Although it might seem that there is a similarity between using a base router versus a plunge router, in reality, each serves a different purpose. The choice between using either will ultimately depend on the application for which it will be used. Aside from decisions regarding horsepower and bit shank capacity, the function for which the router will be used will have to be taken into consideration.
General Buying Guide
Routers are quickly becoming one of the most flexible and versatile hand tools in the woodworker’s repertoire of tool selections. They are lightweight, easy to use and extremely accurate for making precision cuts in all kinds of woods. Routers can quickly and easily make complex joinery, replacing more expensive mortise and joinery machinery. Similarly, routers can create dowel joinery, box and dovetail joinery. They can create letters, edging and hand carved edging.
A base router can be used as a standard for router tables and some hand applications. A plunge router is designed and used as a hand-held tool to move vertically along a piece of wood. It can also be “plunged” into a piece of wood to start a cut, especially for deep groove work, mortises and template work. Each has its advantages, and woodworkers should consider which task a router will be called upon to accomplish. Ideally, many woodworkers have purchased one of each of these woodworking “workhorses.”
Plunge Router Considerations
Consider a 3-1/4 horsepower, self-releasing collet, soft-start variable speed motor plunge router as a basic purchase. This plunge router is an excellent freehanded machine which can also double as a superb router when mounted to a router table. A plunge router has the great flexibility of starting cuts or grooves in the middle of a piece of wood. It’s collet opening can accept larger router bits and in combination with its constant speed, it can cut and groove accurately in even the hardest of woods. Plunge routers also have precise adjustments to refine delicate molding and edge cuttings on all types of wood.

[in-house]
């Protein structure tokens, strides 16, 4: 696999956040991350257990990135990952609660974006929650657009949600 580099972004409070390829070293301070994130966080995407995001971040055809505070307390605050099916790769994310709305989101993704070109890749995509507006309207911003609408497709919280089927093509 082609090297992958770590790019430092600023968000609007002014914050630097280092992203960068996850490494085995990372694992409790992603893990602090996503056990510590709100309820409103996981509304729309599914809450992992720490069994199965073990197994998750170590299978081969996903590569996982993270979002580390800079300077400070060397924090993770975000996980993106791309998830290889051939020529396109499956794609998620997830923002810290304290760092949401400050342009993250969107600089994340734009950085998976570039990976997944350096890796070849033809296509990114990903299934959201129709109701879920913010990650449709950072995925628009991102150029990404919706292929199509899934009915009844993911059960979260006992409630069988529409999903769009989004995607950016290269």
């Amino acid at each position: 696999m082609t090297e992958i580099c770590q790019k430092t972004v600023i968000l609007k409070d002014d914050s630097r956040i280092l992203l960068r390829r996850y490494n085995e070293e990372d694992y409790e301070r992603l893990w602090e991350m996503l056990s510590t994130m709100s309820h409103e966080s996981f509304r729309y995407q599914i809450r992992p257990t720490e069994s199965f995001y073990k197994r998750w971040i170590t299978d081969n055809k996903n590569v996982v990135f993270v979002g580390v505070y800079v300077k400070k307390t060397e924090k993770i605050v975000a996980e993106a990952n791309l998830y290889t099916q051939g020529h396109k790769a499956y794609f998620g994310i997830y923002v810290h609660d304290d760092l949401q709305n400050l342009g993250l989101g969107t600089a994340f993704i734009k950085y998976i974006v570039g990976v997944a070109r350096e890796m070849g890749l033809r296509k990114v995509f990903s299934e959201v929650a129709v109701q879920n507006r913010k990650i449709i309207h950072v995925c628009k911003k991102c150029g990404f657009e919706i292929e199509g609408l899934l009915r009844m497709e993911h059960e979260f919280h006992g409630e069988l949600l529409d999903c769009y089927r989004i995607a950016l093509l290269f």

Excellent heavy-duty fixed base routers with 3-1/2 horsepower that sell for under $275 will perform well when mounted to router tables. These routers come with variable speeds, which can be adjusted depending on the thickness and hardness of the wood on which it is being worked. Base routers also contain extremely accurate depth adjustment through a precise knob adjustment. This adjustment allows for quickly making “micro-fine” adjustments. Although highly recommended for router base usage, these routers are lightweight and can also be used by hand and are great “first” routers for many woodworkers.
Combo Kits of Routers
Purchasing a combination kit of 1 motor with 2 bases allows for the greatest flexibility. This combination of router with separate bases offers the woodworker an excellent and versatile tool that works well to trim pieces on a table as well as a plunge tool which allows for precise cutting of grooves in the center of woodworking pieces. Although combination routers come with less horsepower, their cost is less, but the increased flexibility of these tools should definitively be a consideration.